The most appropriate measure of reliability at the individual or store level is maximum possible shop distortion (MPSD).  Given that shops are snapshots of specific moments in time, it is possible for unique events to influence the outcome of any one shop.  It is possible, therefore, that the experience observed by the mystery shopper is not representative of what normally happens.  Consider the following examples: a retail location is shopped hours after it was held up, or a bank teller is shopped on the day after her child was up sick all night, or a server at a restaurant just had an extremely bad day.  In each of these cases, it is possible these external events impacted employee performance and the customer experience.

How do we know if the experience is typical or not?

Maximum possible shop distortion is the maximum influence any unique event can have on a set of shops to an individual or location.

With one shop to a given location, we do not know if it is typical or not; we only have one data point, so the MPSD is 100%.  It is possible the experience is not representative of what is typical.  With two shops, the MPSD is 50%.  If there are discrepancies within the shops, we do not know which is normal and which is the outlier.  With three shops, we now have potentially two shops to point to the outlier (MPSD 33%).  The MPSD continues to decline with each additional shop.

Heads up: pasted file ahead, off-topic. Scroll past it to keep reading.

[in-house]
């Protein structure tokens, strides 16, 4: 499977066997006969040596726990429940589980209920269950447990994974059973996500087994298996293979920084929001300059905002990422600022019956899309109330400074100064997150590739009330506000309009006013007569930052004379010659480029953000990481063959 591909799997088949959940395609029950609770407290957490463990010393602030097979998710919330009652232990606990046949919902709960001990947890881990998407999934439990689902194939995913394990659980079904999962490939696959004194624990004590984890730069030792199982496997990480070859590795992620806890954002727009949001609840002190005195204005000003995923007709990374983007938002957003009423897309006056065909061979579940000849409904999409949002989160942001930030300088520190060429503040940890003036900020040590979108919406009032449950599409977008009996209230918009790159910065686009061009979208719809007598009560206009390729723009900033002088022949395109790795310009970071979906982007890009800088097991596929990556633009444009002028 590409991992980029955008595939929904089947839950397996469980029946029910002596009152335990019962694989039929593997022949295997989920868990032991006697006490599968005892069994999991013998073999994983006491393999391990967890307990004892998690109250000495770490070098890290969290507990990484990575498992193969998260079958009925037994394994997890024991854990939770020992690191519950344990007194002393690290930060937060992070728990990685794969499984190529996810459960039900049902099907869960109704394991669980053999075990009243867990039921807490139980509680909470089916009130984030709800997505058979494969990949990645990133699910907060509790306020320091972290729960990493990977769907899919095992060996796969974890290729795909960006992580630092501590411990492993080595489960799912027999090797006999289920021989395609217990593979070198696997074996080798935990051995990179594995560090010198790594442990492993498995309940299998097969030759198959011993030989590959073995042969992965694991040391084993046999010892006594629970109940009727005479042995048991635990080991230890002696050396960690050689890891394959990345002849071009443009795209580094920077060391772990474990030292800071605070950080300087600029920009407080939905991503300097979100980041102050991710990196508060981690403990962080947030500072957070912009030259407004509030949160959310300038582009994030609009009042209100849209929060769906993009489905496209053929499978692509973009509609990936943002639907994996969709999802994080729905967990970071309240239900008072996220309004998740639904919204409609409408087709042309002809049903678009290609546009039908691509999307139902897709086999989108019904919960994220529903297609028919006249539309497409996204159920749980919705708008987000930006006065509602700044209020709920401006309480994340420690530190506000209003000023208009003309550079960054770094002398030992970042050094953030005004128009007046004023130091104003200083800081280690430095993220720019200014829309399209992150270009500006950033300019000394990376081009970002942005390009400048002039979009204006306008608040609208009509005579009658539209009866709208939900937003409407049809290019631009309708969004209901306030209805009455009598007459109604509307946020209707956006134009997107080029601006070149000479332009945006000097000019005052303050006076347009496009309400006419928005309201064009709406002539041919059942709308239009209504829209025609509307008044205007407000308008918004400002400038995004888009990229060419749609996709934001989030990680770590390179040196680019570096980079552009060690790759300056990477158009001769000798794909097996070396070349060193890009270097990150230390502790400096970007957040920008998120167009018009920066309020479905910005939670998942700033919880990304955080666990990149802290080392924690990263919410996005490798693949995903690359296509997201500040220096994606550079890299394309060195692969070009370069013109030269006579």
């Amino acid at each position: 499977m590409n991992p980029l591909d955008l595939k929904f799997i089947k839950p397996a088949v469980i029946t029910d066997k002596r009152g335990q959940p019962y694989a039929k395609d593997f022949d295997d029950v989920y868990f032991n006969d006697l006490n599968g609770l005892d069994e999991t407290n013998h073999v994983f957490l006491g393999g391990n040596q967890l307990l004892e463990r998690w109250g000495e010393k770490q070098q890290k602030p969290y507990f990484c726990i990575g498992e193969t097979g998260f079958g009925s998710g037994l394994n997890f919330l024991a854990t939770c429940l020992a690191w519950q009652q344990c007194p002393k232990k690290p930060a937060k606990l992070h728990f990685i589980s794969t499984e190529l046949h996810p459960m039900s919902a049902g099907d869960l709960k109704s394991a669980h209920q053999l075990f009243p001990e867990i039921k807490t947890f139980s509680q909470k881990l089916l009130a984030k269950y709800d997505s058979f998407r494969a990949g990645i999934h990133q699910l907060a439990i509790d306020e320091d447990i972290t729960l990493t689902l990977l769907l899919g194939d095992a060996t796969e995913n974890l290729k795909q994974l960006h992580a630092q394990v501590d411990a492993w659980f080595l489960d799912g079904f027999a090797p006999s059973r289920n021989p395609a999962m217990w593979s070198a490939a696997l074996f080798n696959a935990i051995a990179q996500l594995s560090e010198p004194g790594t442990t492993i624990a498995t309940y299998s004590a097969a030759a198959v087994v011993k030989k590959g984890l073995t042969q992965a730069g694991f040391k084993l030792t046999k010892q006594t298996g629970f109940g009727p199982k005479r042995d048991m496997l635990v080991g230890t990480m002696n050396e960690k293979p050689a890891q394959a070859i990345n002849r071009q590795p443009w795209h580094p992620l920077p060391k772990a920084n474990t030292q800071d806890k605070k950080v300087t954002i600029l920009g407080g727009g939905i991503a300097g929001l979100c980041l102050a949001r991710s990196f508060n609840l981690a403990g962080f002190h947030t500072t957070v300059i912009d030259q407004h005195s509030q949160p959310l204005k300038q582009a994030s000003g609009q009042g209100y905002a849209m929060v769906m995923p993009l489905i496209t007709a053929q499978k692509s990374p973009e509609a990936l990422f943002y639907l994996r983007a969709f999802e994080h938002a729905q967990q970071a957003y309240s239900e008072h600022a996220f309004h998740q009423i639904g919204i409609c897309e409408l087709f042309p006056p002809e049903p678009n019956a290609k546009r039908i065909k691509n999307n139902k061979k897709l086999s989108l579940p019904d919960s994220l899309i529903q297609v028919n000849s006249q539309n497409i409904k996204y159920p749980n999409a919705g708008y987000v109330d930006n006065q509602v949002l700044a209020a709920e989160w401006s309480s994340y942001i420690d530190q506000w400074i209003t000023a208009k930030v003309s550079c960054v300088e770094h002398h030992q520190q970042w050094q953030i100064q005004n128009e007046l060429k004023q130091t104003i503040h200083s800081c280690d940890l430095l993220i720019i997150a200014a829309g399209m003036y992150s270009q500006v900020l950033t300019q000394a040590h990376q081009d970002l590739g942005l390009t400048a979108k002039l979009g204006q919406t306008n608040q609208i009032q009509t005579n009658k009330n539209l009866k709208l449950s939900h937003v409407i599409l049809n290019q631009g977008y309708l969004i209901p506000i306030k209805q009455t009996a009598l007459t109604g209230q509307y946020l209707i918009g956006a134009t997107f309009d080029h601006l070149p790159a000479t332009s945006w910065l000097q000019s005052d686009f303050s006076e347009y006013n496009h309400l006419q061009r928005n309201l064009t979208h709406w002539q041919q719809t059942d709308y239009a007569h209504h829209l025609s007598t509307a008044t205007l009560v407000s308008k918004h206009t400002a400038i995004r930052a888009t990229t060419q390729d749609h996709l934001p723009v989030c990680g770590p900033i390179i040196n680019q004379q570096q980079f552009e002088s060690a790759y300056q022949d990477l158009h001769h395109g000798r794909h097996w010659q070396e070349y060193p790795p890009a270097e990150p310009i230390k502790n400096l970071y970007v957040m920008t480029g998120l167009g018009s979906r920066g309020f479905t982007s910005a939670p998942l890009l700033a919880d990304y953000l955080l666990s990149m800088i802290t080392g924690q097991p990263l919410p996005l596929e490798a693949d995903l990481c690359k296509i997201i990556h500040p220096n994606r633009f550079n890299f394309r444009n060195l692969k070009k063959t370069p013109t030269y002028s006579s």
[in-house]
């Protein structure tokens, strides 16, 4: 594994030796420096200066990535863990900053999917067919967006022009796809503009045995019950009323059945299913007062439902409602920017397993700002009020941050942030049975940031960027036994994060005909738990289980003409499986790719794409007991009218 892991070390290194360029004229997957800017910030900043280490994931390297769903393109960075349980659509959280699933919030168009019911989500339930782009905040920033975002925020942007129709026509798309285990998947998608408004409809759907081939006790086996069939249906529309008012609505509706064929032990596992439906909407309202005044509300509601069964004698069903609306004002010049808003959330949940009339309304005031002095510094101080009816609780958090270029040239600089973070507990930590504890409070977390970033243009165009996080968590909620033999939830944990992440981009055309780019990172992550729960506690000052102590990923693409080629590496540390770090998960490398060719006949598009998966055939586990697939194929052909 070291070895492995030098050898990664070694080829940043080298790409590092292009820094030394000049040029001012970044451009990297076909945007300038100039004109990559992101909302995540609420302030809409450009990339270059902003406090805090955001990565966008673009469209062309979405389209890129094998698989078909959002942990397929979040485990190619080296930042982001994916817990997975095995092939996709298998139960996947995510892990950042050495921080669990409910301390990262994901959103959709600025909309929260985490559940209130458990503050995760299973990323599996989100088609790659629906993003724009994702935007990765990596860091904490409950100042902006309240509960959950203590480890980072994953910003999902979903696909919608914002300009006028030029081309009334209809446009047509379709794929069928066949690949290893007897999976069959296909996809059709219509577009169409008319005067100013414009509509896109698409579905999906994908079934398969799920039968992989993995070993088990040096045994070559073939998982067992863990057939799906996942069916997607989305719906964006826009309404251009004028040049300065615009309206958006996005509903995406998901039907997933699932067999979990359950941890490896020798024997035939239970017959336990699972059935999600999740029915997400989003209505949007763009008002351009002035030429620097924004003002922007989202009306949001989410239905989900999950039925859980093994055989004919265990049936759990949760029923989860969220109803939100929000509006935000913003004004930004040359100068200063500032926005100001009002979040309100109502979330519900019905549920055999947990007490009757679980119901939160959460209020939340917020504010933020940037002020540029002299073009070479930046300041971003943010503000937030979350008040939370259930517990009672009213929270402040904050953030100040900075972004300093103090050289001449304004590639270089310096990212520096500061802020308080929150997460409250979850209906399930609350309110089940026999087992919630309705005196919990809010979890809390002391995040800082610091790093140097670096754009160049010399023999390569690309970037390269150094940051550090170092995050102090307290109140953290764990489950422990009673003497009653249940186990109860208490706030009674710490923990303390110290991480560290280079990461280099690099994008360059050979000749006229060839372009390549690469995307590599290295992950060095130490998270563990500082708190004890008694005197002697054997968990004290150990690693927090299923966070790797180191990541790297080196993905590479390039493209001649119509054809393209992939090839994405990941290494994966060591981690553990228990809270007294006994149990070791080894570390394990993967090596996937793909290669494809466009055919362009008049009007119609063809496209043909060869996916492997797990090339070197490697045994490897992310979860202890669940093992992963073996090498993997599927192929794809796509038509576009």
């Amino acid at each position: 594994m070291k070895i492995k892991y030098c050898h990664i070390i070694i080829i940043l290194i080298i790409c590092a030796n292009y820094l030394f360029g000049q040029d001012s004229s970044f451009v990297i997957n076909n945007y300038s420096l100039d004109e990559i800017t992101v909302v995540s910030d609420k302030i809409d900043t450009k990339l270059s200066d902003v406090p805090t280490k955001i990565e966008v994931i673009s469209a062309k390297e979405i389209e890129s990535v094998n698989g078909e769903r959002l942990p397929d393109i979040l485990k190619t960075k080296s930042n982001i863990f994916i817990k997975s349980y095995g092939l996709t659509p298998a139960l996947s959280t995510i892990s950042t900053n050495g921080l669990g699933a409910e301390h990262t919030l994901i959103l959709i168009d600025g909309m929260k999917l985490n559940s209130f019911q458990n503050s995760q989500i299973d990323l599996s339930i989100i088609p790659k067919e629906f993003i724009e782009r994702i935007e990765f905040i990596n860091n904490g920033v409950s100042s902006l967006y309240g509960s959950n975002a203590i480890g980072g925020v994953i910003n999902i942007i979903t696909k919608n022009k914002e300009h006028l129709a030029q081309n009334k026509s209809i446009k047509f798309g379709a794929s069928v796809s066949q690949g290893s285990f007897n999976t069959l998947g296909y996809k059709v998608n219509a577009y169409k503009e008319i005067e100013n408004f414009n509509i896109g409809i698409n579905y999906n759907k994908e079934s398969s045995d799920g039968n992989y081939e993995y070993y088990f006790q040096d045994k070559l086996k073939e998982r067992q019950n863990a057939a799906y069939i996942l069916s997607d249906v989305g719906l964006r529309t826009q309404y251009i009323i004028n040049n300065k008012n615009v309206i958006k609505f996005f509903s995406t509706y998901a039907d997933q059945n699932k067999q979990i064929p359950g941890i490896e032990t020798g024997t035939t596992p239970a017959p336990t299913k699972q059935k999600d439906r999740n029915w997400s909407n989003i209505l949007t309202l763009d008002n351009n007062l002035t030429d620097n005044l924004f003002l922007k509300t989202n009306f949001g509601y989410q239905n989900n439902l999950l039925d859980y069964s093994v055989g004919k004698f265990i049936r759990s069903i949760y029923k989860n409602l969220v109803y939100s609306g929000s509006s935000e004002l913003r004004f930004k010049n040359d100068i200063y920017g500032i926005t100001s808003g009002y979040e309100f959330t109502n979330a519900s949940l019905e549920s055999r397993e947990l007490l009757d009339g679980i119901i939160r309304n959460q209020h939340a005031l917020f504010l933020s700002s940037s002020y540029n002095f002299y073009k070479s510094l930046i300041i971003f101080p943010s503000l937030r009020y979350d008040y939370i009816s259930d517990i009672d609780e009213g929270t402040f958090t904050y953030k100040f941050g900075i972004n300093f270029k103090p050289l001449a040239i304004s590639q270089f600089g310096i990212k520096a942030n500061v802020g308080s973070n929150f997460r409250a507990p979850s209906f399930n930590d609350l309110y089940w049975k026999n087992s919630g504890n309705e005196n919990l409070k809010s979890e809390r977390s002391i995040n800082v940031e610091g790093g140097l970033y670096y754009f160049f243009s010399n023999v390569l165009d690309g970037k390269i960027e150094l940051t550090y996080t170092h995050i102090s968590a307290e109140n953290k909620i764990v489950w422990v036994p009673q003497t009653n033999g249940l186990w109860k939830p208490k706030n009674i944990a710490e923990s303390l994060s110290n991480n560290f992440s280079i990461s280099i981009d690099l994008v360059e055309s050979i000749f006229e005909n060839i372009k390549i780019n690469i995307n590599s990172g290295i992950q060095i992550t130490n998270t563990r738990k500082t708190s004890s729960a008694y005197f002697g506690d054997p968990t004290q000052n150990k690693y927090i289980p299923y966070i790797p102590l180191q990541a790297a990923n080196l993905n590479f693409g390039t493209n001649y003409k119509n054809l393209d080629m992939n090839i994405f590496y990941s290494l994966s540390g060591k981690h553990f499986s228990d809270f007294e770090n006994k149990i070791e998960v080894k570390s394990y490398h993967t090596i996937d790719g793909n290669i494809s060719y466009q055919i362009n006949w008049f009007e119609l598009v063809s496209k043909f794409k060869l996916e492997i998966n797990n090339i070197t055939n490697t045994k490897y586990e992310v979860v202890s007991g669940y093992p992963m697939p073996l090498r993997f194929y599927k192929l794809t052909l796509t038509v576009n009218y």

MPSD

As this graph illustrates, maximum possible shop distortion begins to flatten out relative to the incremental program cost as we approach 3 to 4 shops per store.   This is where ROI in terms of improved reliability is maximized.

Click here for the next installment in this series: Taking Action on Mystery Shop Results.

Click Here for Mystery Shopping Best Practices

Mystery_Shopping_Page

Best Practices in Mystery Shop Scoring

Title Bar

Previously we examined the process of mystery shop questionnaire design.

Most mystery shopping programs score shops according to some scoring methodology to distill the mystery shop results down into a single number.

Scoring methodologies vary, but the most common methodology is to assign points earned for each behavior measured and divide the total points earned by the total points possible, yielding a percent of points earned relative to points possible.  It is a best practice in mystery shopping to calculate the score for each business unit independently (employee, store, region, division, corporate).